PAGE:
Previous research has demonstrated that the use of emotion regulation strategies can vary by sociocultural context. In a previous study, we reported changes in the use of two different emotion regulation strategies at an annual alternative cultural event, Burning Man (McRae et al., 2011). In this sociocultural context, as compared to typically at home, participants reported less use of expressive suppression (a strategy generally associated with maladaptive outcomes), and greater use of cognitive reappraisal (a strategy generally associated with adaptive outcomes). What remained unclear was whether these changes in self-reported emotion regulation strategy use were characterized by changes in the regulation of positive emotion, negative emotion, or both. We addressed this issue in the current study by asking Burning Man participants separate questions about positive and negative emotion. Using multiple datasets, we replicated our previous findings, and found that the decreased use of suppression is primarily driven by reports of decreased suppression of positive emotion at Burning Man. By contrast, the increased use of reappraisal is not characterized by differential reappraisal of positive and negative emotion at Burning Man. Moreover, we observed novel individual differences in the magnitude of these effects. The contextual changes in self-reported suppression that we observe are strongest for men and younger participants. For those who had previously attended Burning Man, we observed lower levels of self-reported suppression in both sociocultural contexts: Burning Man and typically at home. These findings have implications for understanding the ways in which certain sociocultural contexts may decrease suppression, and possibly minimize its associated maladaptive effects.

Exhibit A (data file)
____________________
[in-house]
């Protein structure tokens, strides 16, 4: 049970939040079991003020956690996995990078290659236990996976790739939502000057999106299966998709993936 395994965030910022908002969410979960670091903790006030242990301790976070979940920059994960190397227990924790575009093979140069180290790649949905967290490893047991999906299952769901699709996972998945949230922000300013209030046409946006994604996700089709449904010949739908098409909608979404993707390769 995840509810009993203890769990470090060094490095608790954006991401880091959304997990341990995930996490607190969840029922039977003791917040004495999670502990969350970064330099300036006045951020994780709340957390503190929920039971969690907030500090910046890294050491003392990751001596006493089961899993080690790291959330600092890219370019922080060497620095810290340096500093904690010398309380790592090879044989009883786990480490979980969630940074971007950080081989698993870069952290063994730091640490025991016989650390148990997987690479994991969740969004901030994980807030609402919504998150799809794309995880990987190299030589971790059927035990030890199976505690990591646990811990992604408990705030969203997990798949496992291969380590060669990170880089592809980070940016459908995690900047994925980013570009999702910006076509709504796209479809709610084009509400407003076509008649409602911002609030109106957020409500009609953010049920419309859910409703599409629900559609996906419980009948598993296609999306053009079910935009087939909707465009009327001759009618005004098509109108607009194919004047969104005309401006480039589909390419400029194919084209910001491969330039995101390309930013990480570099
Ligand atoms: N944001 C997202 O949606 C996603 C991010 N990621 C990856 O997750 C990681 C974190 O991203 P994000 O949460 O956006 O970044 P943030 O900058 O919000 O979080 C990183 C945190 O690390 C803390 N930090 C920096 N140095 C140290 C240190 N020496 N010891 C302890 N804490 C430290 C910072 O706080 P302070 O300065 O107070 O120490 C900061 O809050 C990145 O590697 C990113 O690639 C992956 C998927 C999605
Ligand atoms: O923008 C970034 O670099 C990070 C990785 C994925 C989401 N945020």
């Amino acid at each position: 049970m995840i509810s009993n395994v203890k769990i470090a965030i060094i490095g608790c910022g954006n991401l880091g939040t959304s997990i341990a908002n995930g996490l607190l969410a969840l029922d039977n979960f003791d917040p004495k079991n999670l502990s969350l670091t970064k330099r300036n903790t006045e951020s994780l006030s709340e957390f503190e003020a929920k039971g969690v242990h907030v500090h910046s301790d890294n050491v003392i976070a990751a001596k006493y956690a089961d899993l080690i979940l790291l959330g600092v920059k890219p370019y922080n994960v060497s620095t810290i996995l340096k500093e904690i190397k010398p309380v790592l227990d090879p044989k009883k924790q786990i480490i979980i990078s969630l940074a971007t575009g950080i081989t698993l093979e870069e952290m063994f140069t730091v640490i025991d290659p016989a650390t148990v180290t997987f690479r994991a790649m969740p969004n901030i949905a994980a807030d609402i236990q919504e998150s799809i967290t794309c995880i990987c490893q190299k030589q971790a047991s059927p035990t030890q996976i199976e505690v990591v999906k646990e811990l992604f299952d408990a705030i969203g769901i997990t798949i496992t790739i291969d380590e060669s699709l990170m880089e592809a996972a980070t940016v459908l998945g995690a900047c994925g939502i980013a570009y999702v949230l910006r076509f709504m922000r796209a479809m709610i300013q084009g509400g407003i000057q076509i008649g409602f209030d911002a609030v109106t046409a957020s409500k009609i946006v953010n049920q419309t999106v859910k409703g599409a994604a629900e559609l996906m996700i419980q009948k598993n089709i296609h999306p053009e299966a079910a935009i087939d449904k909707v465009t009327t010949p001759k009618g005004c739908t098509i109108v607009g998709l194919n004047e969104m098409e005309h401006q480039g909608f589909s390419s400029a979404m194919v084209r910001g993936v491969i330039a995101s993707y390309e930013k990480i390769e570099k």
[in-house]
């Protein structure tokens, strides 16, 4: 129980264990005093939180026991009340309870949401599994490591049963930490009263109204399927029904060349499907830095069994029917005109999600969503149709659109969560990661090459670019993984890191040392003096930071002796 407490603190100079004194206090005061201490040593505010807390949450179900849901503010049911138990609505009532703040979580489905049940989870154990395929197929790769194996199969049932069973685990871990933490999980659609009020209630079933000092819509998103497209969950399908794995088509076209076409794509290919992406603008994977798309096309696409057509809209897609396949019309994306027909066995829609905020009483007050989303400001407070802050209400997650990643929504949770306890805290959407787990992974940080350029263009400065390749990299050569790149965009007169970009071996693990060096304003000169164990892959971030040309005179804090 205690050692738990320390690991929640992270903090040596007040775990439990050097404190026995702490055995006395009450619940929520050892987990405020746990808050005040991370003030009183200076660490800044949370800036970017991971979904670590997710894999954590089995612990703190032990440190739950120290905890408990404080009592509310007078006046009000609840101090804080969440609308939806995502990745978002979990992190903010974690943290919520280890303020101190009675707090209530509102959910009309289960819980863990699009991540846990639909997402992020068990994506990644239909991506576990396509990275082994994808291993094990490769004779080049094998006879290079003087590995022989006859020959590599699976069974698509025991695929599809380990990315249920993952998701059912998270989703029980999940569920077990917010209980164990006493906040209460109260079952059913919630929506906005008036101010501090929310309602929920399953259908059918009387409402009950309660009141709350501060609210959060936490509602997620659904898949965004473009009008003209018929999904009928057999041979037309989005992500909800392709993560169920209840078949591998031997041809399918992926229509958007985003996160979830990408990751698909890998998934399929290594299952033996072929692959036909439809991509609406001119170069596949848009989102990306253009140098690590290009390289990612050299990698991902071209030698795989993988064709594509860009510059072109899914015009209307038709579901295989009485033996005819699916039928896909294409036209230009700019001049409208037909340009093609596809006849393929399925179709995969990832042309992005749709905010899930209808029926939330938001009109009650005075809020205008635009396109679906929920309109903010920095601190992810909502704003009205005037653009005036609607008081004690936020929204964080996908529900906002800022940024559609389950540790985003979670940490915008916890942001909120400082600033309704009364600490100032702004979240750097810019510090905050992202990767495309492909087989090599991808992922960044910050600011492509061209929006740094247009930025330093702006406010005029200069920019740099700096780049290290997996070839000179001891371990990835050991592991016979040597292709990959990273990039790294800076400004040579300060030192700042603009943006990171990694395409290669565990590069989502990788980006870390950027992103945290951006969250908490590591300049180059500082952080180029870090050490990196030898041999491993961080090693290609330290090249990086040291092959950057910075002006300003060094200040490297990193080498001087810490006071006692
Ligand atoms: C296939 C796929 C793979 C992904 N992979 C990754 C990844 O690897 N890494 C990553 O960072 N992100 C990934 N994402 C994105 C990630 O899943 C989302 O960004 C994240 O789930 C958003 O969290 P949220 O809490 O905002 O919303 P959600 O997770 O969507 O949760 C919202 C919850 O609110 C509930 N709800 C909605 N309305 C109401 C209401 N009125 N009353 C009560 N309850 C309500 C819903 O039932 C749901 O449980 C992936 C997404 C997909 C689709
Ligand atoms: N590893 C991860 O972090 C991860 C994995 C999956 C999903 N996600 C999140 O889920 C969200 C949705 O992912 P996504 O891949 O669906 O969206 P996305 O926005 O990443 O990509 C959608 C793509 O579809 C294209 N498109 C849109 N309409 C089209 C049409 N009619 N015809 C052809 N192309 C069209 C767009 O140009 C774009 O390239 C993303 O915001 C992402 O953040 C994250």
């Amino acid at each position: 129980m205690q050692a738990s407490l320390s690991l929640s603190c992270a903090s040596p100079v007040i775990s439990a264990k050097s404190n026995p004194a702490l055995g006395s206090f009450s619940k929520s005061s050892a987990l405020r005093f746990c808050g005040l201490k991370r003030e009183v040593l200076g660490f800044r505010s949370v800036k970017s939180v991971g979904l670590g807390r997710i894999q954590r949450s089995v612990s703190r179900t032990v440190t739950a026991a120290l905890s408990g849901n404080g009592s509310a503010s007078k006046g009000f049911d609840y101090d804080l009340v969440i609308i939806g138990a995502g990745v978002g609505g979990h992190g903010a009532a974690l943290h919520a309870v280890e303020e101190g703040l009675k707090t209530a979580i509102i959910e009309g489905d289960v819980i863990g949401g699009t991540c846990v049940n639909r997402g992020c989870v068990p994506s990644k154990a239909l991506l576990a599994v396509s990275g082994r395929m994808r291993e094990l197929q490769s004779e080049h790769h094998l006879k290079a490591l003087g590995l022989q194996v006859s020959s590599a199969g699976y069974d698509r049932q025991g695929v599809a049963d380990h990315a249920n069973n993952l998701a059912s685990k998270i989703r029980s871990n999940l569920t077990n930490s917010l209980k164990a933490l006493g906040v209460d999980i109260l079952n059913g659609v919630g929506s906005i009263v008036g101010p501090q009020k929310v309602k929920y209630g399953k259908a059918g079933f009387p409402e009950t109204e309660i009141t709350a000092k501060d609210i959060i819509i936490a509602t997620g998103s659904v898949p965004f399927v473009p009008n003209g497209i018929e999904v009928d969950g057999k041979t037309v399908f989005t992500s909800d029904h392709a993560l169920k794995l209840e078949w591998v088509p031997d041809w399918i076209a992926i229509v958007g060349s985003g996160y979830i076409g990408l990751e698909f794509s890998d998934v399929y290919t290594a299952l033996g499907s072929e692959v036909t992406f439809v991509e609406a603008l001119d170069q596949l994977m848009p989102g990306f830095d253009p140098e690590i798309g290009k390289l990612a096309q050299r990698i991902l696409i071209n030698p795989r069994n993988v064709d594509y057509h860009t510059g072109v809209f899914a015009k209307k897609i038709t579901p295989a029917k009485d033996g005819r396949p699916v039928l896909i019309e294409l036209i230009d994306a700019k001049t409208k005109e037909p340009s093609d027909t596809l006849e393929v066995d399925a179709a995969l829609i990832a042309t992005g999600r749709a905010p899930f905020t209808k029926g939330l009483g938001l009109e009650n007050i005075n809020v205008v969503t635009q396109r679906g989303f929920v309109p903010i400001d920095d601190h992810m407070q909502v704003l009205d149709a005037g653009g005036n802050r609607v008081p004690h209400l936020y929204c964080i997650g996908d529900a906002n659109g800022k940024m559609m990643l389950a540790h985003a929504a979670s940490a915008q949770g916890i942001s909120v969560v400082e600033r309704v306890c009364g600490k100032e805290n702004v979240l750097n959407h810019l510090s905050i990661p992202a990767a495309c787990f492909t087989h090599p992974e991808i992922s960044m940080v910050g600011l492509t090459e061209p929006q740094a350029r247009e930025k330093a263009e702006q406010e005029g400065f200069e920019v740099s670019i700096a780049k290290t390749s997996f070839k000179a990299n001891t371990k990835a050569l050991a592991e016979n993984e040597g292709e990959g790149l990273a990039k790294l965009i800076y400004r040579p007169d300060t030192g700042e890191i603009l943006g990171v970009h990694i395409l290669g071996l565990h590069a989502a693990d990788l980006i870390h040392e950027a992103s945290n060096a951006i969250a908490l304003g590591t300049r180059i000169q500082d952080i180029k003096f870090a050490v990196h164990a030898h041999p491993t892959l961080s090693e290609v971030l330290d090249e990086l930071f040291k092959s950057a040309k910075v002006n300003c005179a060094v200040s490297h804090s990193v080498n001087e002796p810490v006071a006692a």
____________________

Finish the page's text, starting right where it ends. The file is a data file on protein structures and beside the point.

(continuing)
Keywords: emotion regulation, cognitive reappraisal, expressive suppression, Burning Man, social context, cultural context, positive affect, negative affect
Citation: Snyder SA, Heller SM, Lumian DS and McRae K (2013) Regulation of positive and negative emotion: effects of sociocultural context. Front. Psychol. 4:259. doi: 10.3389/fpsyg.2013.00259
Received: 24 June 2012; Accepted: 19 April 2013;
Published online: 03 July 2013.
Edited by:Vera Shuman, University of Lausanne, Switzerland
Reviewed by:Katherine K. Chen, City University of NY, USA
Copyright © 2013 Snyder, Heller, Lumian and McRae. This is an open-access article distributed under the terms of the Creative Commons Attribution License, which permits use, distribution and reproduction in other forums, provided the original authors and source are credited and subject to any copyright notices concerning any third-party graphics etc.
*Correspondence: Kateri McRae, Department of Psychology, University of Denver, 2155 S. Race St., Denver, CO 80209, USA e-mail: email@example.com